Hong Kong office occupiers’ flight to quality

Office occupiers in Hong Kong reconfigure their real estate requirements and look for quality in the wake of the pandemic.

October 26, 2021

As the pandemic situation in Hong Kong has largely been kept under control, office occupiers in the city have resumed making decisions on real estate requirements from the beginning of 2021. The overall gross leasing volume in the Grade A office market increased by 70% y-o-y during the first eight months of the year. Nevertheless, net absorption was still negative as many corporate tenants downsized to save rental costs, and leasing market activities mostly involved relocation or consolidation instead of expansion.

In this dynamic leasing market, a noticeable trend of office occupiers upgrading their office premises, commonly known as the flight to quality, has been observed.  As rents have corrected to a more affordable range and the elevated vacancy rate offered more diverse options, some tenants took the opportunity to move their offices to higher quality buildings with sophisticated design and better specifications. The flight to quality was also manifested by the greater demand for premium Grade A office buildings, defined by JLL as “Grade A1” buildings. In January-August 2021, slightly positive net absorption was recorded for Grade A1 buildings, while lesser quality buildings registered net withdrawal (Figure 1).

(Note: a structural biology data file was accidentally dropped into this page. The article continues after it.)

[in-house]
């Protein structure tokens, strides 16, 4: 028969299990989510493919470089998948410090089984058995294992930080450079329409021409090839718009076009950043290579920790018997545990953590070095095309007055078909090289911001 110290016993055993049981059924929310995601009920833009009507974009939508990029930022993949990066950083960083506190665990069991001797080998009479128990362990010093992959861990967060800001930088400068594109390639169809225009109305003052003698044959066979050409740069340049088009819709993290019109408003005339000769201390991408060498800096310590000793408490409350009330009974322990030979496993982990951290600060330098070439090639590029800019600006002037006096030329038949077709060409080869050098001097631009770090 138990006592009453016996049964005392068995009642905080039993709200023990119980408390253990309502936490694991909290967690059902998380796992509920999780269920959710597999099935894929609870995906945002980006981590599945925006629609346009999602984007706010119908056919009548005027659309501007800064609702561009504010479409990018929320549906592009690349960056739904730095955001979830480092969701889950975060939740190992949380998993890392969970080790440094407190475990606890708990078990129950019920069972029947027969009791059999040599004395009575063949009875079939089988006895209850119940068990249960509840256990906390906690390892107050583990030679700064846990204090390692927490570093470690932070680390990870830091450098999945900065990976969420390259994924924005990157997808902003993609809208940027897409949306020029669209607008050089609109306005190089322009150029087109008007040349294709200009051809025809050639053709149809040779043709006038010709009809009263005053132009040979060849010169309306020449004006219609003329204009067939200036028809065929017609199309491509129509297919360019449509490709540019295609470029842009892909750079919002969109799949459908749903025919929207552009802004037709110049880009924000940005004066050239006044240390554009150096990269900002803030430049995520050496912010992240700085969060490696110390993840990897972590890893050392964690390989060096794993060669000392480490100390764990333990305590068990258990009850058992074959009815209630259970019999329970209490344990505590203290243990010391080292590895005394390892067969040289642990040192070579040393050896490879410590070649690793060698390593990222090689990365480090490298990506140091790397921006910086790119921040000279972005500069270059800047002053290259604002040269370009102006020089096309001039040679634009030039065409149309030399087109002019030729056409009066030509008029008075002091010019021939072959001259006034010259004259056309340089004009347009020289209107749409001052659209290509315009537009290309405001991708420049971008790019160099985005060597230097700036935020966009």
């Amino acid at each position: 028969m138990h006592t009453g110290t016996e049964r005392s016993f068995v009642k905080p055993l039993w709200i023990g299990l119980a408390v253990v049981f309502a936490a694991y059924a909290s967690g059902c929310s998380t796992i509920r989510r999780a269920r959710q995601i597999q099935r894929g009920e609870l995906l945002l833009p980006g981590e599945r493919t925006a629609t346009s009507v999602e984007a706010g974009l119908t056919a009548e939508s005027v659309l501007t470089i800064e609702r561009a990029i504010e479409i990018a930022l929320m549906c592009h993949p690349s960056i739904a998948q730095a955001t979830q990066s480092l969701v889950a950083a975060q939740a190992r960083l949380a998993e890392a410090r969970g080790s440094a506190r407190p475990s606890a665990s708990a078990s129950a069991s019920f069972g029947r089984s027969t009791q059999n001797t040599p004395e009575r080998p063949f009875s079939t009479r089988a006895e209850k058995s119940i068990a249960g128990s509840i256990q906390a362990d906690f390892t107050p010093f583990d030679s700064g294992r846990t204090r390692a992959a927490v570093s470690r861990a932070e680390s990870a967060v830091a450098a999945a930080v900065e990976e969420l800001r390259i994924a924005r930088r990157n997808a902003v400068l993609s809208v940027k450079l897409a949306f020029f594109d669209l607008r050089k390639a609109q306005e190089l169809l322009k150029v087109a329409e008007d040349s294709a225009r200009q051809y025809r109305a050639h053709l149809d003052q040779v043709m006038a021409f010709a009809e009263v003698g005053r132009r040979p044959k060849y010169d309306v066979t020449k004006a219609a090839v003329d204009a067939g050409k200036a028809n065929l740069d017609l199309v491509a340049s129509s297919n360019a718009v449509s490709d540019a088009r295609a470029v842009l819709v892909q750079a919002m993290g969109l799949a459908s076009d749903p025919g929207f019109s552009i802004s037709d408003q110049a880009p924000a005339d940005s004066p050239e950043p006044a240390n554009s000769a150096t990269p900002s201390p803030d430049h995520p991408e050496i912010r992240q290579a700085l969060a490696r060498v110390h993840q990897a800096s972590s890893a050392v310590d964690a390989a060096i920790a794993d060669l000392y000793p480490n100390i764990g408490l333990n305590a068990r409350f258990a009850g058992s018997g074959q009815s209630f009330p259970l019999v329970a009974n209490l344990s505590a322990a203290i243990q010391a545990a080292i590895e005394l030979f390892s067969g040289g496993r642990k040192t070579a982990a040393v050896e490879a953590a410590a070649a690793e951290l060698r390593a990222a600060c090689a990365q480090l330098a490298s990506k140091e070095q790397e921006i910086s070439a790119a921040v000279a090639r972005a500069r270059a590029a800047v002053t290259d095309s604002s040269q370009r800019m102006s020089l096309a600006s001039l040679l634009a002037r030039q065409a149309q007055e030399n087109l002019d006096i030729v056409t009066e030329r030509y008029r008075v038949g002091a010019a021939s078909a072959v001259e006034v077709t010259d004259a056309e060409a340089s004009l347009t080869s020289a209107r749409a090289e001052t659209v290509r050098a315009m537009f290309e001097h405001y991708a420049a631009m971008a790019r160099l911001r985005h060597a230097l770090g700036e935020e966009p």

Figure 1: Grade A office net absorption by sub-grade in January-August 2021

Source: JLL Research

The flight to quality trend has two major implications for office landlords. Firstly, the office is here to stay. As the pandemic prompts an extended period of working from home, fatigue grows and productivity appears to decline. This is exacerbated by Hong Kong’s tight living environment, which many employees may find unsuitable for working. Moving forward, employees may look for flexibility in working hours and options to work in the office or remotely. Top employers are upgrading their office premises, as an outstanding human-centred office is critical for employee retention.

Secondly, office occupiers are reconfiguring their real estate requirements as employees return to work. Most tenants aspire to quality, future-proof offices with due consideration to flexibility, wellness and sustainability. To entice these tenants into committing to new office space, landlords strive to enhance their assets with flex space, wellness amenities and technology. The adoption of asset enhancement solutions can improve the human working experience and workplace efficiency to serve occupiers’ post-pandemic needs better. As office occupiers are taking the flight to quality, the cream of the crop will meet robust demand and command a higher rental premium over the rest of the market.